Location: City Common, 1 Pleasant Street, Leominster
Coordinates: 42°31’34.7″N 71°45’36.9″W
Date dedicated: September 12, 1867
Architect/contractor/sculptor: Frederick & Field Granite Co. of Quincy
Number of names: 48 who died in the war
The Leominster monument was originally located a bit to the south in the middle of the intersection of Main and Central Streets known as Monument Square. It was moved to the center of the Common in 1984 when Monument Square was redesigned. The manufacturer was Frederick and Field Granite Co. of Quincy, founded by Eleazar Frederick and William Field. Eleazar Frederick learned the stone cutter’s trade in his native town of Tyngsborough and spent a portion of his time as a journeyman working on the Bunker Hill monument. In 1839 he partnered with William Field to establish one of Quincy’s more successful granite companies. They supplied granite for Boston’s Civil War monument as well many other monuments and buildings in cities across the country. Many of their fine Boston facades were destroyed in the Great Fire of 1872.
The monument features the names of three battles in which many Leominster men fought: Gettysburg, Port Hudson, Ball’s Bluff, and Knoxville. Rev. George Sumner Ball, chaplain of the 21st Massachusetts (in which many Leominster men served), gave the dedication oration. While he included some typical patriotic themes, his address primarily emphasized the importance of remembering, not just those who died but also those veterans still living.
Any number of the names on the monument might be highlighted for their service. The third name on the front tablet is Sergeant Franklin Gardner who was 19 years old when he signed up with the 15th Massachusetts Infantry (one of the first Worcester County units) on July 12, 1861. More than a year later, during the Battle of Antietam, he was a corporal serving as part of the color guard for his regiment as they marched forward towards the East Woods. Their division, consisting of about 5,400 men, made the second assault on the Confederate lines that morning around 7 a.m. after the first assault through the Cornfield failed.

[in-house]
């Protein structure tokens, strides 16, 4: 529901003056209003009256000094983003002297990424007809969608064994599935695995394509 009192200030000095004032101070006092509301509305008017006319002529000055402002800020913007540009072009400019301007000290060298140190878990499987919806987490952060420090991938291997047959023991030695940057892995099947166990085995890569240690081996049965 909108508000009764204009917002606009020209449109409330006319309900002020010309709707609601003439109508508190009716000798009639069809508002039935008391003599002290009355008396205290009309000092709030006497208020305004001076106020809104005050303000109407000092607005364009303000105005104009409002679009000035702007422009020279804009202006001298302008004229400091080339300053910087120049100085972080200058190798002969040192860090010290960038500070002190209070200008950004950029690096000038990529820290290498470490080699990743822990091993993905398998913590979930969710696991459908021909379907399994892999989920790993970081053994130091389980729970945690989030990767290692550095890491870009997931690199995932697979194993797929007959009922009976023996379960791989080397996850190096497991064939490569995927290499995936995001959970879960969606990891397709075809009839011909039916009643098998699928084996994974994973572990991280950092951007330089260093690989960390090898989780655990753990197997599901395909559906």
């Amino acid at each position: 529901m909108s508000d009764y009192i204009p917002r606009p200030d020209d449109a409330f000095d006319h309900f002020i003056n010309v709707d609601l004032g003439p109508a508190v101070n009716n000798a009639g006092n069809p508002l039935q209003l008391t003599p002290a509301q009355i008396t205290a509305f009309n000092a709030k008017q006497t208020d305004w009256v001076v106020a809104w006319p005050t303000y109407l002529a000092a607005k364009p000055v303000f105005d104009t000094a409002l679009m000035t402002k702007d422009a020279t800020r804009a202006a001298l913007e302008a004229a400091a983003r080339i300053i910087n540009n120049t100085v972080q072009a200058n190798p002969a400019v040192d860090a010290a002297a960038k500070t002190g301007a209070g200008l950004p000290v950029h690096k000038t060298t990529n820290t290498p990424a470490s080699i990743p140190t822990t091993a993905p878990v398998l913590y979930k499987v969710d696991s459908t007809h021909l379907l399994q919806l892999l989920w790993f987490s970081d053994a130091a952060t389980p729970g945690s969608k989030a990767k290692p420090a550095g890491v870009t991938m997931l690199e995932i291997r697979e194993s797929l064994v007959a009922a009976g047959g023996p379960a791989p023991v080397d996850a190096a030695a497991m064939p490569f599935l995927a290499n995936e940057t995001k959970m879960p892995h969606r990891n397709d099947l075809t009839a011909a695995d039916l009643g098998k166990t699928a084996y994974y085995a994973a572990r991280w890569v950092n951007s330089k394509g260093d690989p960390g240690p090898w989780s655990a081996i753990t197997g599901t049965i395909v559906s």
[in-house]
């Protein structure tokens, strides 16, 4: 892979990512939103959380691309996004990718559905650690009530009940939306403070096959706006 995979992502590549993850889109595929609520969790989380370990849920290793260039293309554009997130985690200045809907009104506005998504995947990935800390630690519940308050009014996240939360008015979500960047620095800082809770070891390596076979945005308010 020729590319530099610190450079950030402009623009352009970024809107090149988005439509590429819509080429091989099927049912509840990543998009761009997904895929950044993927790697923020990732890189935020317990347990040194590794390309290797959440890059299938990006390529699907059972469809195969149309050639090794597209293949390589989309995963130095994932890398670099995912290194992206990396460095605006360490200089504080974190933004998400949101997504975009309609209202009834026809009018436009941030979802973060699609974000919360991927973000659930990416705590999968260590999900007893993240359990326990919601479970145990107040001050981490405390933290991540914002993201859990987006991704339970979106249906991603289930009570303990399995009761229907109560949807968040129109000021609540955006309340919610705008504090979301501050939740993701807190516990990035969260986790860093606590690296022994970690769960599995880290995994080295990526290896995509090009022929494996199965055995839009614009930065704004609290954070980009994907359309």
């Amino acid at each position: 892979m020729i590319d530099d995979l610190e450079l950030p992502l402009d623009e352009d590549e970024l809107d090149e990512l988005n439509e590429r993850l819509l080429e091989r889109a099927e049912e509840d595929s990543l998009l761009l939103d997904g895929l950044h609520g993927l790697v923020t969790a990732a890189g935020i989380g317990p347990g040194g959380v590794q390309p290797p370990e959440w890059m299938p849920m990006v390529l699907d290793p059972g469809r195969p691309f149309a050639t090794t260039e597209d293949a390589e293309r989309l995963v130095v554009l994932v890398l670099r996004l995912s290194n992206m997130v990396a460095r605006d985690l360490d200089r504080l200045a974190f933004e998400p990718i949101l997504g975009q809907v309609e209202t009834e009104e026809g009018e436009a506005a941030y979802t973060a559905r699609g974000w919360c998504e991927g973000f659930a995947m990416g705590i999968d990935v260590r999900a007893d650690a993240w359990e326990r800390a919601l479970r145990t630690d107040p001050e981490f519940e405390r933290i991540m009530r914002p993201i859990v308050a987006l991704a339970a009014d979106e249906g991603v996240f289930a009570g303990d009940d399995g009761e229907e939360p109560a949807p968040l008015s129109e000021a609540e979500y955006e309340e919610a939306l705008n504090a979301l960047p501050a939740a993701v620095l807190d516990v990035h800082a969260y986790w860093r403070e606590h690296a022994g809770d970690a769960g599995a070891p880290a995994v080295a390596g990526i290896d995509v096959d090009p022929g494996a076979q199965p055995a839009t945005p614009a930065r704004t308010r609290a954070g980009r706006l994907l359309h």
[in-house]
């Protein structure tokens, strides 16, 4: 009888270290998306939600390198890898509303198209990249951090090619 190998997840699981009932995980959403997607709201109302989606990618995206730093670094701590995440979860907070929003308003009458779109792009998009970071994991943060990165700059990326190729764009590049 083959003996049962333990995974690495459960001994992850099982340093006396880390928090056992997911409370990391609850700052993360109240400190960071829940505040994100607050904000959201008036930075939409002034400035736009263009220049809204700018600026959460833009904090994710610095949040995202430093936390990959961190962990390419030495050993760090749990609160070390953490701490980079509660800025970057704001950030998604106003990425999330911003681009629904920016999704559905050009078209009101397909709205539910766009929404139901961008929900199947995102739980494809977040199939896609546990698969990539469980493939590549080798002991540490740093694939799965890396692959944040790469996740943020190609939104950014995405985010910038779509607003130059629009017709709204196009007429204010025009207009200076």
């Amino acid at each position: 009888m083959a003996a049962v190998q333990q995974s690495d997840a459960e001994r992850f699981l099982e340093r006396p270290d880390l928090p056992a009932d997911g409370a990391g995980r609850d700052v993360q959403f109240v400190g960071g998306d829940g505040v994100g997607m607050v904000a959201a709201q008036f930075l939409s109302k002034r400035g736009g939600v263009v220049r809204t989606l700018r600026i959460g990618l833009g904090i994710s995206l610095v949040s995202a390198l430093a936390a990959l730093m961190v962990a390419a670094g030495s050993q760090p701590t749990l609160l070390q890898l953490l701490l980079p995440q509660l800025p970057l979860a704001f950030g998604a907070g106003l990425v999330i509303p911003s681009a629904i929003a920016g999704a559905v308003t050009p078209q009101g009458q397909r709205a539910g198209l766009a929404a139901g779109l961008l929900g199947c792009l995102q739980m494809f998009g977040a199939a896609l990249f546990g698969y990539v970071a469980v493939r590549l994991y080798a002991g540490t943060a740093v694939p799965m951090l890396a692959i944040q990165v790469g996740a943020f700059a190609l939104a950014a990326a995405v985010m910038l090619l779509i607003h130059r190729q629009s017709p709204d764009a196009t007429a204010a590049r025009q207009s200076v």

Their division at first succeeded, pushing the Confederates back to the West Woods and advancing further than any Union troops on that part of the field. A bit too far. Confederates flanked their division and soon had them nearly surrounded. To the rear, a Union regiment caught up in the confusion of battle persistently fired into the backs of the 15th Massachusetts, thinking they were Confederates. Taking fire from all sides, in less than 20 minutes more than half of the men of the 15th Massachusetts were killed or wounded. Corporal Gardner saw three national color bearers shot in succession before his turn came and he took up the colors. He was shot three times, in both thighs and the stomach but managed to keep the colors aloft until someone else took them. For three days he lay within Confederate lines. Then when they withdrew, Union troops found his and sent him to the Patent Office Hospital in Washington where he died three weeks after the battle. It is not clear whether his promotion to sergeant was posthumous or given immediately after the battle.
 Duane Hamilton Hurd, History of Norfolk County, Massachusetts: With Biographical Sketches of Many of Its Pioneers and Prominent Men, (Philadelphia: J. W. Lewis and Co, 1884), volume 1, 382-383.
 “Leominster Soldiers Monument,” Massachusetts Spy, September 20, 1867, 1.
 Andrew Elmer Ford, The Story of the Fifteenth Regiment Massachusetts Volunteer Infantry in the Civil War, 1861-1864 (Clinton, MA: W. J. Coulter, 1898), 195-197.
 William Andrew Emerson, Leominster, Massachusetts, Historical and Picturesque, (Gardner: Lithotype Publishing Co., 1888), 97.